2. I have written in English for years, but never stories. Working for an environmental organization that was part of an international network, I wrote reports, press releases and a lot of letters. I learned very soon that translating from Italian into English was extremely difficult, as the two languages could not be more different in structure (and sometimes in concepts, as each language reflects the history and culture of a people). So I started writing directly in English, if I could. When my boss wanted me to write a letter for her, I told her not to write it and give it to me, but to sit with me and tell me what she wanted to say. I would then put the concepts in English and then tell her in Italian what I had written. It worked (She was a very nice boss).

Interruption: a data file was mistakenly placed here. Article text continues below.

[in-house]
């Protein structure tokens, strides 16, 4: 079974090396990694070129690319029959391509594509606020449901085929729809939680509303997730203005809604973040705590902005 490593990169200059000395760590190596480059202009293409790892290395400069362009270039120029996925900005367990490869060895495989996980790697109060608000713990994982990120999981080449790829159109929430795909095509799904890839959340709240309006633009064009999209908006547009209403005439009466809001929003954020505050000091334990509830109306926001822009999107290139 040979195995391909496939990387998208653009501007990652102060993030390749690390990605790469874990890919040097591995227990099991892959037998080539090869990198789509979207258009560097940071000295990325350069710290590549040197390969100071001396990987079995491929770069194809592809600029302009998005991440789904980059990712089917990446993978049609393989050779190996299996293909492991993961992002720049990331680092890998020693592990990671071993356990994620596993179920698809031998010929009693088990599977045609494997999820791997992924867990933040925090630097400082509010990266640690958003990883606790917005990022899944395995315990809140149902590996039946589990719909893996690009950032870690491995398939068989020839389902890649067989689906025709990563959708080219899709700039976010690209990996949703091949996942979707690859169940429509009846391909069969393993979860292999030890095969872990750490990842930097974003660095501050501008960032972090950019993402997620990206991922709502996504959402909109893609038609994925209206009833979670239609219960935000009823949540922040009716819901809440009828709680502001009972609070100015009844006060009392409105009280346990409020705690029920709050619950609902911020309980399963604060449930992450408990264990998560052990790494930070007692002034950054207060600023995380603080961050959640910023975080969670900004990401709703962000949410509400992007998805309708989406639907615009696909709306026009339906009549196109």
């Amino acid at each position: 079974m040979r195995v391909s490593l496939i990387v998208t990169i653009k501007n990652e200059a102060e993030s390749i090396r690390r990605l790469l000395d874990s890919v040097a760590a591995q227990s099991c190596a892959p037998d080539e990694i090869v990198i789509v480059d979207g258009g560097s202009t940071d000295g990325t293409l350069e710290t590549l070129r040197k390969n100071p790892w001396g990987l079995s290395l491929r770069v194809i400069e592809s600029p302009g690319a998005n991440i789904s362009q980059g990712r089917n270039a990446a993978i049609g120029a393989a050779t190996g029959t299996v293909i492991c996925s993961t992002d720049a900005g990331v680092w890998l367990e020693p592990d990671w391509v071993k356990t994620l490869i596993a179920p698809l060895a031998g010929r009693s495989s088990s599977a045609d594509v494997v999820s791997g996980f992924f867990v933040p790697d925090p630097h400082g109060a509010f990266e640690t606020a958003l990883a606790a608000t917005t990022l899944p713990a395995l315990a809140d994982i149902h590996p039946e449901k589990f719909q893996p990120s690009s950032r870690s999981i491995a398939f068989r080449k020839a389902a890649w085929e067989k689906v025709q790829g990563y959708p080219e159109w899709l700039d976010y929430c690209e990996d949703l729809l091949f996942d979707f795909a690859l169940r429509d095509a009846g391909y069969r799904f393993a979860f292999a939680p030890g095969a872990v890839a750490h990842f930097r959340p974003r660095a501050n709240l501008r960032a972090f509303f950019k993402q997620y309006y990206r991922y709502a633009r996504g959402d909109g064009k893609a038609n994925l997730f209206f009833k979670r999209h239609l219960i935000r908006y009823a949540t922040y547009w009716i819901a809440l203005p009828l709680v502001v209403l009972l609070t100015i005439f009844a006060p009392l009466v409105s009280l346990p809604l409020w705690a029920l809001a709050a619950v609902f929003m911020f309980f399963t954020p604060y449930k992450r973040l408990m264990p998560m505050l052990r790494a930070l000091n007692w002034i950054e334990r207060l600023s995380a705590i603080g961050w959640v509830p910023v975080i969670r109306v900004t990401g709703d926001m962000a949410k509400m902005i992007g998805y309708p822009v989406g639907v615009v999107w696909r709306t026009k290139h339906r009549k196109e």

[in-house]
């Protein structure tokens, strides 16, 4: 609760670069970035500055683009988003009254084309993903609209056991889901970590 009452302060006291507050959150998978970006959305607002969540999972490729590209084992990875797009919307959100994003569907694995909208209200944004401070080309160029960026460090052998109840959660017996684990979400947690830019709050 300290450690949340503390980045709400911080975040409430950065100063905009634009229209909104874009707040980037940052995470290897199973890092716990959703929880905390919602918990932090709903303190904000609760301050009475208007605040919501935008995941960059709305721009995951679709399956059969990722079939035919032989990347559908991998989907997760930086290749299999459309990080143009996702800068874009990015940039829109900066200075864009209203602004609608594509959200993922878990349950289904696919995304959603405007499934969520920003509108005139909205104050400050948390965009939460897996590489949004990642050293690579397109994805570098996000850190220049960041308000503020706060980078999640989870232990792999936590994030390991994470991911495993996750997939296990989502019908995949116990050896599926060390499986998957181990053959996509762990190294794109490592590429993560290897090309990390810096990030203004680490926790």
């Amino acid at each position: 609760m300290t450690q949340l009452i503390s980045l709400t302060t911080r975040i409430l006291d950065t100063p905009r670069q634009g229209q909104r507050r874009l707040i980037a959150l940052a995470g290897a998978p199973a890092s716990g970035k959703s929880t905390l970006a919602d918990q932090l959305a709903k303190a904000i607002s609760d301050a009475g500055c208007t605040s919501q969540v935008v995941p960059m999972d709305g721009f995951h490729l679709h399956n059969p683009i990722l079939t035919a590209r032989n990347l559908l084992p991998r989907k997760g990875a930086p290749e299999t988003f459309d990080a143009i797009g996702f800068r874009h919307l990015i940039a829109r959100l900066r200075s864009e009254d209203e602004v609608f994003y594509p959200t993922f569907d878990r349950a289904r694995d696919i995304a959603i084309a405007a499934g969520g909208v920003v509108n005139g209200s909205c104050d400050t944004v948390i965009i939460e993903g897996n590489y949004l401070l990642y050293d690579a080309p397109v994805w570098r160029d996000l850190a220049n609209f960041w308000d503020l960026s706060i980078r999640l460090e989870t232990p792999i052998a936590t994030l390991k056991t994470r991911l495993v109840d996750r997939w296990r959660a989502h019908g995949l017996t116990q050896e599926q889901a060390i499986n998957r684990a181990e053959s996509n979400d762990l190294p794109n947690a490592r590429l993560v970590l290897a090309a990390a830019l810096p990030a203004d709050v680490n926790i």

When I got twilighted (hard) and discovered fan fiction I was enraptured and, after a few weeks, I too wanted to contribute (The only way I could own Edward for a while and make him do what I wanted !), so I started writing.

    To be honest, my first story (Food for the gods) was rejected by Twilighted net. There were conceptual and punctuation mistakes (believe it or not, punctuation is different in the two languages). I persevered, amended it and eventually it was accepted. Then I learned the existence of Betas, got a few different ones till I found the wonderful HobbitIvy – not a comma escapes her. Pre readers followed, first Serendipitous and now also Raum. All in all I have written 15 stories for Twilight.

  3. Thank you so much Camilla and many congrats on your gorgeous stories!!

  4. Thank you HopeReborn and congrats on your work!

    Good luck for everything!!!